High school confidential: secret memo revealed

Bob Wakeham bwakeham@nl.rogers.com
Published on October 29, 2011

In the aftermath (or afterscience) of revealing what they feel is an enlightened approach to cheaters and other, briefly misguided children of god, officials of the Eastern School Board have quietly issued a helpful memo to teachers on ways to implement the new policies.

It was meant to stay strictly within the ranks of teachers, but my source, “Bad Teacher” from English Harbour West, provided me with a copy of the memo, asking only that I never reveal his name.

Aside from the concerns he had of falling victim to long-standing directives from bosses that voicing complaints, no matter how justified, beyond the staff room would prompt reassignment to a shack in Saglek Bay, my source tells me he’s even more fearful that Joan Burke herself might be sent to castigate him. And, as he noted, she’s a pit bull whose nasty bites were learned at the feet of her one-time master, Dan (Dog Whisperer) Williams, who tolerated not even a twinge of revolution in the ranks of public servants.

An even worse punishment, he said, tongue only half in cheek, would involve being ordered to teach Kathy Dunderdale a civics course on ways to avoid democratic accountability in the legislature.

In any case, I’m exposing here, for the first time, the contents of the confidential note.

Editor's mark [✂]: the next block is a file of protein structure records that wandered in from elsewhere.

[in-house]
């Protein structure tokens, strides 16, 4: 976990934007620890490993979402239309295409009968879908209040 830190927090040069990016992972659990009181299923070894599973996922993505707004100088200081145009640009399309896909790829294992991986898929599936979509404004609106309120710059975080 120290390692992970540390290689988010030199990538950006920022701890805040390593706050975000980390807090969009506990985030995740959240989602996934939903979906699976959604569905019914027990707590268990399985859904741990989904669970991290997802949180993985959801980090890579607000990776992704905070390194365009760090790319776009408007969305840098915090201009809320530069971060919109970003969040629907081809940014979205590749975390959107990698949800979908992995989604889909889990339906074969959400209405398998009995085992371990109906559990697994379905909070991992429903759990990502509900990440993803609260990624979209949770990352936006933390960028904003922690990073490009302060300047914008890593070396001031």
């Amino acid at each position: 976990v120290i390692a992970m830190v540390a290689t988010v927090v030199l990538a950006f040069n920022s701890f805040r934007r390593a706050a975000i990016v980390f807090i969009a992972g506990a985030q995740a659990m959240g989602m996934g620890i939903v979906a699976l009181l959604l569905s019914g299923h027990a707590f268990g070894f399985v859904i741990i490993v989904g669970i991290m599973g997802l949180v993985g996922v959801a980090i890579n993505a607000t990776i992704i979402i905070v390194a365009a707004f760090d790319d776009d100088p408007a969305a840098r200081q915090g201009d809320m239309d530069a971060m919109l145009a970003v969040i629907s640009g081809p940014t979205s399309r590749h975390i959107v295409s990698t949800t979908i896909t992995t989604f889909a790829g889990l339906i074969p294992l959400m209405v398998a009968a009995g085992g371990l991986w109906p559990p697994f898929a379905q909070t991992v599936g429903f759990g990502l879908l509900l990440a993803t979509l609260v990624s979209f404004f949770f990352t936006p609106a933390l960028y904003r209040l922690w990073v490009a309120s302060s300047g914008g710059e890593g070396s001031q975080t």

TO: Teachers of the Province

RE: “Cheaters Always Prosper”

If a student is caught with crib notes up his or her sleeve or is overheard demanding “What did get for Question 2, Polly?”he or she should be asked politely — politeness being the operative word here in order to avoid possible, subsequent confrontations with parents — to step out into the corridor. (Now that we’ve gotten the “he or she” out of the politically correct way, we hope no one is offended for the duration of this note if we just use the male pronoun; after all, boys will be boys, as everyone knows, and girls are as pure as the driven snow). 

Having made sure no one can eavesdrop, ask for the student’s forgiveness for having interrupted his cheating. Better still, rather than use the word “cheating,” think of some euphemism; tell the student, for example, that you’re immensely sorry for having distracted him as he read notes hidden in his Bible.

Even if the student has been overtly taking advantage of the smartest girl in class, and has forcefully confiscated her test and started to vigorously copy her answers, praise him during your corridor conversation for his aggressiveness, and suggest such an approach will be abundantly helpful in the working world he will eventually enter.

Next, inform the innocent-beyond-all-guilt student that he can go shoot a few hoops in the gym while his classmates finish the test in their foolishly honest way. If time on the basketball court is not to his liking, offer him the use of the television in the principal’s office where he can watch a new version of the ’50s movie, “Blackboard Jungle,” in which a teacher, played by Glenn Ford, apologizes profusely to a student, played by Vic Morrow, for having exposed his arm to Morrow’s switchblade.